Thursday, June 18, 2015

Taking Action for Physical Education

Recent efforts to increase student access to physical education in NYC public schools and obtain data on schools compliance with state mandates for PE have been met with good news: The Department of Education has committed to spending $6.6 million to hire 50 more PE teachers and "conduct a comprehensive needs assessment to address barriers and move schools toward full PE compliance." As part of the city budget, this provision in will address school compliance with federal regulations requiring equal access to sports for girls. School wellness and physical education advocates celebrate this success as a first step to improve the quantity and quality of physical education provided to students in NYC public schools. Still, there is much more to be done in order to make significant changes.

In an effort to work toward these changes, Bronx Health REACH has collaborated with the Phys. Ed. For All Coalition, in partnership with New York Lawyers for the Public Interest, Women’s City Club of NYC, The American Heart Association, and many others to draw attention to the disparities in PE programming our city’s children currently receive, as detailed in Comptroller Scott Stringer’s recent report, Dropping the Ball: Disparities in Physical Education in NYC Public Schools.” According to the report, more than 400,000 students in NYC public schools do not have access to either a full-time, certified PE teacher, designated gym space, or nearby park for outdoor fitness activities. The Phys. Ed. For All Coalition has been crafting legislation for Intro 644 — a reporting bill that would require the Department of Education to track and report data on which schools are adhering to state mandates for physical education, including the required amount of time and certified teachers dedicated to PE and other demographic information. While the DOE is concerned that this bill could place an undue burden on individual schools, it would bring us one step closer to being able to identify which schools require additional assistance. Such transparency would ensure that all students receive the quality PE program they are entitled to by law.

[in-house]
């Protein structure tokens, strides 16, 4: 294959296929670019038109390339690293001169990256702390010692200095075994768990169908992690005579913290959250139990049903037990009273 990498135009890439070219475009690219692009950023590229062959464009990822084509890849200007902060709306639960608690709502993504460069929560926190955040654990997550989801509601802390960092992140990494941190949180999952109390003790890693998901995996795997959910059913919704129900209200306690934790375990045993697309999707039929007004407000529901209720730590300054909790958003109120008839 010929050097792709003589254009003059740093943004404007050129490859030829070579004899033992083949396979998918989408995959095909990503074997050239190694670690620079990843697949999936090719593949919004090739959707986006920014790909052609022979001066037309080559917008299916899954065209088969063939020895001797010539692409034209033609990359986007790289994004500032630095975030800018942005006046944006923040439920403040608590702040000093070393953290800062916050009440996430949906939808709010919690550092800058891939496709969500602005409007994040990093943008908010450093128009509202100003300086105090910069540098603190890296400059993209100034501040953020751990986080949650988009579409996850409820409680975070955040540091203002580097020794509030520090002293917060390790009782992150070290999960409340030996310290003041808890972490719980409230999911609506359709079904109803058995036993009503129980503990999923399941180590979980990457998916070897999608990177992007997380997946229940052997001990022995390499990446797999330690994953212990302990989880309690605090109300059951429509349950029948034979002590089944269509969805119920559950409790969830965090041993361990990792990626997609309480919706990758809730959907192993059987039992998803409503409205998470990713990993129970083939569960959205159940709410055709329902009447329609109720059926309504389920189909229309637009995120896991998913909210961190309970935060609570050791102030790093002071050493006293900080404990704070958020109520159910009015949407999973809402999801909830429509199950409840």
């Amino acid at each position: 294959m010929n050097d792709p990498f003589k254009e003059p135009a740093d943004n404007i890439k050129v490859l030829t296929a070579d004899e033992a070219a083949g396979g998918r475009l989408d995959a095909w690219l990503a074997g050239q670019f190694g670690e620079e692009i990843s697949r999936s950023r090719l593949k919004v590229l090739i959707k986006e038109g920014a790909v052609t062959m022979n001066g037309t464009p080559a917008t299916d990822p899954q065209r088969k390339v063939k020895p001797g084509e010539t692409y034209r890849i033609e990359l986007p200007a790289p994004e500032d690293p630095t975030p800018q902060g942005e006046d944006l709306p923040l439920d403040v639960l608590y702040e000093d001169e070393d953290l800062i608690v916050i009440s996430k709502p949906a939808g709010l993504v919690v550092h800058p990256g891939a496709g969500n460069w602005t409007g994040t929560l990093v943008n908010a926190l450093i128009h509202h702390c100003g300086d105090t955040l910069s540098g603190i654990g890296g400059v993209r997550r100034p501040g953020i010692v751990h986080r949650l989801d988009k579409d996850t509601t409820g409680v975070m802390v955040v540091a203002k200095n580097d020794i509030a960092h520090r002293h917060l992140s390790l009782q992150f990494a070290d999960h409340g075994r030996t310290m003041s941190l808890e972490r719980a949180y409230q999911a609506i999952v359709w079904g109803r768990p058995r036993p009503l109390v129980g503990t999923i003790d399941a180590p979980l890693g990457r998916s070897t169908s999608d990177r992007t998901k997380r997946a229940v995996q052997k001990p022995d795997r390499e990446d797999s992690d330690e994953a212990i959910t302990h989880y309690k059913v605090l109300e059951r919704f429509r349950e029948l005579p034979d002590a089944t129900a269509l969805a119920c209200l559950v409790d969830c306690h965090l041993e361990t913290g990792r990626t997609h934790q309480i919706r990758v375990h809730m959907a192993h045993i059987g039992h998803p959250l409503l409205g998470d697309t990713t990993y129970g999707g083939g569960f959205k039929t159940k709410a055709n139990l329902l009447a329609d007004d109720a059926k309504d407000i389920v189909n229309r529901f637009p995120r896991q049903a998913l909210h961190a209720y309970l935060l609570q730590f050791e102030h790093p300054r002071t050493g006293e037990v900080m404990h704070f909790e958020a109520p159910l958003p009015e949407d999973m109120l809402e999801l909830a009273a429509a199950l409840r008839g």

Recent highlights of this campaign have included a press conference and oversight hearing led by City Councilmembers Dromm and Crowley, and Bronx Health REACH staff members Charmaine Ruddock and Kelly Moltzen featured in the media. Our coalition is optimistic about the future of the reporting bill and the impact it would have on the health of our city’s children. Given the evidence that high quality physical education is linked with reduced risk for obesity, enhanced focus and memory, and improved academic outcomes in children, increasing access to PE could have important implications for the overall health and success of future generations.

You can view NY1 coverage on Intro 644 here.

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